I made a temperature cabinet out of a very tinny Aldi table top oven costing £20 (new). I spent £12 on a PID (Proportional Integral Differential) controller plus Type K thermocouple to replace the horrible thermostat. Rewired all heating elements in series to reduce the power and make the heating more even. I added a computer fan inside the cabinet to stir the air (£1 from ham radio rally), and added a toroidal transformer etc to power the fan (£15). £50 all up, but no active cooling, so all runs have to increase temperature. But it works and gives useful results.

Something to bear in mind about temperature cabinets is that they are never very accurate. You need a fan to ensure an even temperature, so that means your equipment is effectively fan-cooled, which it wouldn't otherwise be. So testing to (say) 40C in a temperature cabinet is not the same as testing to 40C genuine ambient because of the air flow from that fan. Second, hysteresis in the control system is often visible (although my PID controller is quite good on that). It's hard to imagine a compressor-based solution that wouldn't show hysteresis. And when you put something in the cabinet, the fan doesn't work as well at keeping temperature throughout the chamber even. 1-2C error from demand seems to be about the limit for something based on heated/cooled air that can be varied. Obviously, you can hold tighter limits if you don't mind taking a very long time to get there.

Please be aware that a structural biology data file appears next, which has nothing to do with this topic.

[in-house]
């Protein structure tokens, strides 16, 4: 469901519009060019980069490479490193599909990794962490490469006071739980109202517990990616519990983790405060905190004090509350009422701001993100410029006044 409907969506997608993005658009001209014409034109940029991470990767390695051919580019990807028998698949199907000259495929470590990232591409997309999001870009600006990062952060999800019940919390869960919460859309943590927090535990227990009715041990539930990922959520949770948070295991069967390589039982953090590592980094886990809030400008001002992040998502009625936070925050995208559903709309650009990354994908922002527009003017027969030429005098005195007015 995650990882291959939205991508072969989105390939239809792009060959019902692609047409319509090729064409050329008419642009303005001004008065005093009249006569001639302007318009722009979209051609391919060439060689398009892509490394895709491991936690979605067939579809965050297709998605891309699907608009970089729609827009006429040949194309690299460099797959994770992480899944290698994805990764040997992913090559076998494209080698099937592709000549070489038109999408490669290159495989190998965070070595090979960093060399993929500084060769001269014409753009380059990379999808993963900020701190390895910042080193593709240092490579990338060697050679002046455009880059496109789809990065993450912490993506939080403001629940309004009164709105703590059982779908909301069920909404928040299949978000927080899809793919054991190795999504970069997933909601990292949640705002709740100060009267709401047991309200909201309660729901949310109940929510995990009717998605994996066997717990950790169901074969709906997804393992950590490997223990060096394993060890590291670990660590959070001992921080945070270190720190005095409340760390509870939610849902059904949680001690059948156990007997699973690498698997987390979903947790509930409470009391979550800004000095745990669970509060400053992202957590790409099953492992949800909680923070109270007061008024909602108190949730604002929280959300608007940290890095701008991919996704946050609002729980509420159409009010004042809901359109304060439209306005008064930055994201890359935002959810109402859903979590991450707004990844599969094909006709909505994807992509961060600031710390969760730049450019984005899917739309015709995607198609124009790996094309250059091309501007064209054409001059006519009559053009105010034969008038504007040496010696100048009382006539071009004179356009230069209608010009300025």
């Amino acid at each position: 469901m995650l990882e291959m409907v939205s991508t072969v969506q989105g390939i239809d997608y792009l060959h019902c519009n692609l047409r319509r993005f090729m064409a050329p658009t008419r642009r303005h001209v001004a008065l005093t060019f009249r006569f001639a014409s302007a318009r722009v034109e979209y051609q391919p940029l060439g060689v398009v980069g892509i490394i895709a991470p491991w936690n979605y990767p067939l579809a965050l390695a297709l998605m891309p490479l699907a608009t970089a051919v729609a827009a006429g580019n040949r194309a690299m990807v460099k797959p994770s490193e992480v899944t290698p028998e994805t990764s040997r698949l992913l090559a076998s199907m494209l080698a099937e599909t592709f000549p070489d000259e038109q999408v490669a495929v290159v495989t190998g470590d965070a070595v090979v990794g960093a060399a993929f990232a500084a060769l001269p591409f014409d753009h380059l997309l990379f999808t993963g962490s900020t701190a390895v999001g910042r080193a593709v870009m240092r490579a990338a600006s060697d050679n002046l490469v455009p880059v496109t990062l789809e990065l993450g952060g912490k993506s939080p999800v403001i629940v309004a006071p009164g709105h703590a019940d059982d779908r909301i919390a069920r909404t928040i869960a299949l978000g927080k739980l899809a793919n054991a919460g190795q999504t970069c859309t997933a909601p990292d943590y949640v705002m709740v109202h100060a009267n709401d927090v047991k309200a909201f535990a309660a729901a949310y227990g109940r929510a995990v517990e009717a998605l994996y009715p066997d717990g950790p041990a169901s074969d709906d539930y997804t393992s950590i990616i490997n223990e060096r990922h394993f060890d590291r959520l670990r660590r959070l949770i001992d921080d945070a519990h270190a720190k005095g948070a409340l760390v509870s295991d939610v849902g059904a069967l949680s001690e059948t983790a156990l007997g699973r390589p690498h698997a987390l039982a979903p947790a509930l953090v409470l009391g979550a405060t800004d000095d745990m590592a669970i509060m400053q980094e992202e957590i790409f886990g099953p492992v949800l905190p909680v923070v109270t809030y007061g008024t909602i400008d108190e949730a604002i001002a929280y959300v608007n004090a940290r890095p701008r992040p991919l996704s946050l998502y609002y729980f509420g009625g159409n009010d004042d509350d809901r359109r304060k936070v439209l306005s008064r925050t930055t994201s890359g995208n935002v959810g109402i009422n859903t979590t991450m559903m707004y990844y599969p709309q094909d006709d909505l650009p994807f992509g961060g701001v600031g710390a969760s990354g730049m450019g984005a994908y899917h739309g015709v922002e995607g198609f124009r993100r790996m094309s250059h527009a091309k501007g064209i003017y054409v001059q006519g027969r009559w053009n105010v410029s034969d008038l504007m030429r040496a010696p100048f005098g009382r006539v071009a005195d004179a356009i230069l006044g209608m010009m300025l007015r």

The reason temperature cabinets (and some building air conditioning systems) alternate between powerful heating and cooling is to force the temperature to have equal ramp slopes heating and cooling because that allows tightest control. Wasteful of energy, but if you need tight temperature control, then you need equal heating and cooling time constants.
 

Offline miro123

  • Regular Contributor
  • *
  • Posts: 210
  • Country: nl
Re: (Semi-)DIY thermal chamber, -40-85C
« Reply #4 on: April 08, 2024, 05:42:48 pm »
Quite ambitions project. The requirements are not stil not clear to me.
e.g max mass of tested object, Max temp ramp up /down rate. volume etc.
Then you can start with selection of materials and components, and not other way around.
E.g. Polystyrene has glass transition temperature of 100 C . The vicat softening point is just 85C - Can this material satisfy all your requirements?